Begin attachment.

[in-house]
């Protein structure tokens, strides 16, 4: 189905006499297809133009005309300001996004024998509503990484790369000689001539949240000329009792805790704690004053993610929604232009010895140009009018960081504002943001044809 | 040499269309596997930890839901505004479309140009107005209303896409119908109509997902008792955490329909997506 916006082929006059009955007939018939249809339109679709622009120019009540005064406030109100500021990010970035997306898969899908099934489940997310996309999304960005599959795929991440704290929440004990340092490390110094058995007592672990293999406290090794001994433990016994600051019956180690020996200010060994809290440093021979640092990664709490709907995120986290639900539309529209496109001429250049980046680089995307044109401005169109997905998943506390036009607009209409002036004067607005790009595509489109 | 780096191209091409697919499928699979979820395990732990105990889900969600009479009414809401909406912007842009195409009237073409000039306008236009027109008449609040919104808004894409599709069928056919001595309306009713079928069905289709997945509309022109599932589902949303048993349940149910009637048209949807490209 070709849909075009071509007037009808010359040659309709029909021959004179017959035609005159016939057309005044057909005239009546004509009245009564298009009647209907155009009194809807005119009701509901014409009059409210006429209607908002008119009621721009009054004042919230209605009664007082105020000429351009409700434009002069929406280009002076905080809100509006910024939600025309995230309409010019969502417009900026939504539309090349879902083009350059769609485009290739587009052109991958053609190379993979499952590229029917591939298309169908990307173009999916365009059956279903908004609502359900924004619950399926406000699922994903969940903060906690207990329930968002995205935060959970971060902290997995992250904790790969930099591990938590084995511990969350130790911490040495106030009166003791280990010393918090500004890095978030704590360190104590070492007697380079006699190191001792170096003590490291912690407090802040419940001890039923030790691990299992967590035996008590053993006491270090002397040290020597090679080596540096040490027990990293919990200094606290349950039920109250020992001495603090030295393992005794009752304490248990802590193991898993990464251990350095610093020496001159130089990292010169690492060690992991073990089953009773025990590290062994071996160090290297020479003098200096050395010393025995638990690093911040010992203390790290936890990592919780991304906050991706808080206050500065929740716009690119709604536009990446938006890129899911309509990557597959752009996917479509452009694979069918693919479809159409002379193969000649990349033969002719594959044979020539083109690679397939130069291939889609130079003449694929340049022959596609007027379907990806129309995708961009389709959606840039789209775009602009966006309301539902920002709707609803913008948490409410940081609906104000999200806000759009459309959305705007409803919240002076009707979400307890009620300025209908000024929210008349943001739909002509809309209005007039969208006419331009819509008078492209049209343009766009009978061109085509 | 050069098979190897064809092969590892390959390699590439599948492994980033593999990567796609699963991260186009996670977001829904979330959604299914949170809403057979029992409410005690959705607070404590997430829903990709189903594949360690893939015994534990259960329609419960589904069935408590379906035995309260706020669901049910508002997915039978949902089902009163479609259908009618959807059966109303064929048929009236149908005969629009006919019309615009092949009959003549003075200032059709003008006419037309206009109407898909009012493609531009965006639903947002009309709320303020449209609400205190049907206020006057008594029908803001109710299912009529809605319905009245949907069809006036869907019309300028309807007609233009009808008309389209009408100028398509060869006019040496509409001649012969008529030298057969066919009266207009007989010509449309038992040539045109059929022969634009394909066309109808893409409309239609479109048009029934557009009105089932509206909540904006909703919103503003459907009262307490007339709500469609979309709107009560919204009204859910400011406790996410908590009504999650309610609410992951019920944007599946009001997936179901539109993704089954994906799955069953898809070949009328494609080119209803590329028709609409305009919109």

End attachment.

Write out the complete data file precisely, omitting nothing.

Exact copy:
[in-house]
């Protein structure tokens, strides 16, 4: 189905006499297809133009005309300001996004024998509503990484790369000689001539949240000329009792805790704690004053993610929604232009010895140009009018960081504002943001044809 | 040499269309596997930890839901505004479309140009107005209303896409119908109509997902008792955490329909997506 916006082929006059009955007939018939249809339109679709622009120019009540005064406030109100500021990010970035997306898969899908099934489940997310996309999304960005599959795929991440704290929440004990340092490390110094058995007592672990293999406290090794001994433990016994600051019956180690020996200010060994809290440093021979640092990664709490709907995120986290639900539309529209496109001429250049980046680089995307044109401005169109997905998943506390036009607009209409002036004067607005790009595509489109 | 780096191209091409697919499928699979979820395990732990105990889900969600009479009414809401909406912007842009195409009237073409000039306008236009027109008449609040919104808004894409599709069928056919001595309306009713079928069905289709997945509309022109599932589902949303048993349940149910009637048209949807490209 070709849909075009071509007037009808010359040659309709029909021959004179017959035609005159016939057309005044057909005239009546004509009245009564298009009647209907155009009194809807005119009701509901014409009059409210006429209607908002008119009621721009009054004042919230209605009664007082105020000429351009409700434009002069929406280009002076905080809100509006910024939600025309995230309409010019969502417009900026939504539309090349879902083009350059769609485009290739587009052109991958053609190379993979499952590229029917591939298309169908990307173009999916365009059956279903908004609502359900924004619950399926406000699922994903969940903060906690207990329930968002995205935060959970971060902290997995992250904790790969930099591990938590084995511990969350130790911490040495106030009166003791280990010393918090500004890095978030704590360190104590070492007697380079006699190191001792170096003590490291912690407090802040419940001890039923030790691990299992967590035996008590053993006491270090002397040290020597090679080596540096040490027990990293919990200094606290349950039920109250020992001495603090030295393992005794009752304490248990802590193991898993990464251990350095610093020496001159130089990292010169690492060690992991073990089953009773025990590290062994071996160090290297020479003098200096050395010393025995638990690093911040010992203390790290936890990592919780991304906050991706808080206050500065929740716009690119709604536009990446938006890129899911309509990557597959752009996917479509452009694979069918693919479809159409002379193969000649990349033969002719594959044979020539083109690679397939130069291939889609130079003449694929340049022959596609007027379907990806129309995708961009389709959606840039789209775009602009966006309301539902920002709707609803913008948490409410940081609906104000999200806000759009459309959305705007409803919240002076009707979400307890009620300025209908000024929210008349943001739909002509809309209005007039969208006419331009819509008078492209049209343009766009009978061109085509 | 050069098979190897064809092969590892390959390699590439599948492994980033593999990567796609699963991260186009996670977001829904979330959604299914949170809403057979029992409410005690959705607070404590997430829903990709189903594949360690893939015994534990259960329609419960589904069935408590379906035995309260706020669901049910508002997915039978949902089902009163479609259908009618959807059966109303064929048929009236149908005969629009006919019309615009092949009959003549003075200032059709003008006419037309206009109407898909009012493609531009965006639903947002009309709320303020449209609400205190049907206020006057008594029908803001109710299912009529809605319905009245949907069809006036869907019309300028309807007609233009009808008309389209009408100028398509060869006019040496509409001649012969008529030298057969066919009266207009007989010509449309038992040539045109059929022969634009394909066309109808893409409309239609479109048009029934557009009105089932509206909540904006909703919103503003459907009262307490007339709500469609979309709107009560919204009204859910400011406790996410908590009504999650309610609410992951019920944007599946009001997936179901539109993704089954994906799955069953898809070949009328494609080119209803590329028709609409305009919109």